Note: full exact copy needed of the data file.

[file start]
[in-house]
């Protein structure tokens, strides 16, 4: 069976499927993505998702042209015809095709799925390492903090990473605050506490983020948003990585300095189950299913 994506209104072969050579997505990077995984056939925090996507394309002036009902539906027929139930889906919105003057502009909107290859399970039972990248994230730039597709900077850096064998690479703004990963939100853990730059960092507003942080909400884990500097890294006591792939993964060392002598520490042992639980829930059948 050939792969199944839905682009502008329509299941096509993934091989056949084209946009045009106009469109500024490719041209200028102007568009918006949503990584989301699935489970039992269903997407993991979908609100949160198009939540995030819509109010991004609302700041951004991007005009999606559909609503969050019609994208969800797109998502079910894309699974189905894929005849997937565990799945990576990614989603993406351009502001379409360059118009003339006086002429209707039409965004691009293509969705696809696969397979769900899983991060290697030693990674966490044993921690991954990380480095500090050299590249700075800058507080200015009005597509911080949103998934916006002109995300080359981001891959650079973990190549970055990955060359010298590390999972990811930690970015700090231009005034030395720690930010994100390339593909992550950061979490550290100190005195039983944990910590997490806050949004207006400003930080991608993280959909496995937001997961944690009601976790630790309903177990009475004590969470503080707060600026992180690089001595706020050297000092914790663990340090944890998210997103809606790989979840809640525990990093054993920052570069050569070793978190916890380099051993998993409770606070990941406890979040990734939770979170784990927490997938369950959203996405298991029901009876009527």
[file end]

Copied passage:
[in-house]
């Protein structure tokens, strides 16, 4: 069976499927993505998702042209015809095709799925390492903090990473605050506490983020948003990585300095189950299913 994506209104072969050579997505990077995984056939925090996507394309002036009902539906027929139930889906919105003057502009909107290859399970039972990248994230730039597709900077850096064998690479703004990963939100853990730059960092507003942080909400884990500097890294006591792939993964060392002598520490042992639980829930059948 050939792969199944839905682009502008329509299941096509993934091989056949084209946009045009106009469109500024490719041209200028102007568009918006949503990584989301699935489970039992269903997407993991979908609100949160198009939540995030819509109010991004609302700041951004991007005009999606559909609503969050019609994208969800797109998502079910894309699974189905894929005849997937565990799945990576990614989603993406351009502001379409360059118009003339006086002429209707039409965004691009293509969705696809696969397979769900899983991060290697030693990674966490044993921690991954990380480095500090050299590249700075800058507080200015009005597509911080949103998934916006002109995300080359981001891959650079973990190549970055990955060359010298590390999972990811930690970015700090231009005034030395720690930010994100390339593909992550950061979490550290100190005195039983944990910590997490806050949004207006400003930080991608993280959909496995937001997961944690009601976790630790309903177990009475004590969470503080707060600026992180690089001595706020050297000092914790663990340090944890998210997103809606790989979840809640525990990093054993920052570069050569070793978190916890380099051993998993409770606070990941406890979040990734939770979170784990927490997938369950959203996405298991029901009876009527």